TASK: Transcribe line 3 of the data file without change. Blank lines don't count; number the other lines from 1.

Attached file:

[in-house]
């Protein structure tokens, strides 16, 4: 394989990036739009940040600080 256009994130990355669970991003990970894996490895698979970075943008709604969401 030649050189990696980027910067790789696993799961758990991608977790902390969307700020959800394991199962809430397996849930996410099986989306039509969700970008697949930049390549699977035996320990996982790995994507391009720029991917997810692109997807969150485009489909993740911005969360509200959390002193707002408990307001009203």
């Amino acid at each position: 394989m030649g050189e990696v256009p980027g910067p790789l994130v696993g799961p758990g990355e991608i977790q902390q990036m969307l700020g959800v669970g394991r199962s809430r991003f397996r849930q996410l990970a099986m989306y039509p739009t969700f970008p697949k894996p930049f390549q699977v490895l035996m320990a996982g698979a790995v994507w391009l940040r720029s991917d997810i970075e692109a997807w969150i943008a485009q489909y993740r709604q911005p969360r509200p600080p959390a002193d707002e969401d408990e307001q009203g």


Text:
């Amino acid at each position: 394989m030649g050189e990696v256009p980027g910067p790789l994130v696993g799961p758990g990355e991608i977790q902390q990036m969307l700020g959800v669970g394991r199962s809430r991003f397996r849930q996410l990970a099986m989306y039509p739009t969700f970008p697949k894996p930049f390549q699977v490895l035996m320990a996982g698979a790995v994507w391009l940040r720029s991917d997810i970075e692109a997807w969150i943008a485009q489909y993740r709604q911005p969360r509200p600080p959390a002193d707002e969401d408990e307001q009203g």